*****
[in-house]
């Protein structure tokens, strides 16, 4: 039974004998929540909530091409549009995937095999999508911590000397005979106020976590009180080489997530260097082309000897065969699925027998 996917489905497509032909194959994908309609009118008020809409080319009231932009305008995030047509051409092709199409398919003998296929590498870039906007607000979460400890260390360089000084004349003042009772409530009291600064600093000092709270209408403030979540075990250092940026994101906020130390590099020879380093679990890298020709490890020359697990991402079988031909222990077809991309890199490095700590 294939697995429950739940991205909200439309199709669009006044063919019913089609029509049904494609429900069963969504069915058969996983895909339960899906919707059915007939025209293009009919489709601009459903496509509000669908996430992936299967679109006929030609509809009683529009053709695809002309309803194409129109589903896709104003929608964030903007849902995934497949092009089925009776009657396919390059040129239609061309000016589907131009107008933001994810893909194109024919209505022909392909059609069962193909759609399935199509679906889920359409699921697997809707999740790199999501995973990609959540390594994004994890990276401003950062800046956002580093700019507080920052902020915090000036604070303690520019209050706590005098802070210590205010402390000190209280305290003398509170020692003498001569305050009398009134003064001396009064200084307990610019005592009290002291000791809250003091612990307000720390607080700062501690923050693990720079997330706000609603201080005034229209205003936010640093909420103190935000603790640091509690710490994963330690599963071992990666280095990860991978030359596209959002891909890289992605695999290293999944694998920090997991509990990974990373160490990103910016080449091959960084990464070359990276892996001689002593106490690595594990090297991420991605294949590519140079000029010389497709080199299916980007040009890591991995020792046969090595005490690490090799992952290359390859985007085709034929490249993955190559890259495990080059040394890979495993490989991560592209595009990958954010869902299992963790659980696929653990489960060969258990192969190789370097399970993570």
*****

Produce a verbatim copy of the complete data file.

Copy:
[in-house]
């Protein structure tokens, strides 16, 4: 039974004998929540909530091409549009995937095999999508911590000397005979106020976590009180080489997530260097082309000897065969699925027998 996917489905497509032909194959994908309609009118008020809409080319009231932009305008995030047509051409092709199409398919003998296929590498870039906007607000979460400890260390360089000084004349003042009772409530009291600064600093000092709270209408403030979540075990250092940026994101906020130390590099020879380093679990890298020709490890020359697990991402079988031909222990077809991309890199490095700590 294939697995429950739940991205909200439309199709669009006044063919019913089609029509049904494609429900069963969504069915058969996983895909339960899906919707059915007939025209293009009919489709601009459903496509509000669908996430992936299967679109006929030609509809009683529009053709695809002309309803194409129109589903896709104003929608964030903007849902995934497949092009089925009776009657396919390059040129239609061309000016589907131009107008933001994810893909194109024919209505022909392909059609069962193909759609399935199509679906889920359409699921697997809707999740790199999501995973990609959540390594994004994890990276401003950062800046956002580093700019507080920052902020915090000036604070303690520019209050706590005098802070210590205010402390000190209280305290003398509170020692003498001569305050009398009134003064001396009064200084307990610019005592009290002291000791809250003091612990307000720390607080700062501690923050693990720079997330706000609603201080005034229209205003936010640093909420103190935000603790640091509690710490994963330690599963071992990666280095990860991978030359596209959002891909890289992605695999290293999944694998920090997991509990990974990373160490990103910016080449091959960084990464070359990276892996001689002593106490690595594990090297991420991605294949590519140079000029010389497709080199299916980007040009890591991995020792046969090595005490690490090799992952290359390859985007085709034929490249993955190559890259495990080059040394890979495993490989991560592209595009990958954010869902299992963790659980696929653990489960060969258990192969190789370097399970993570």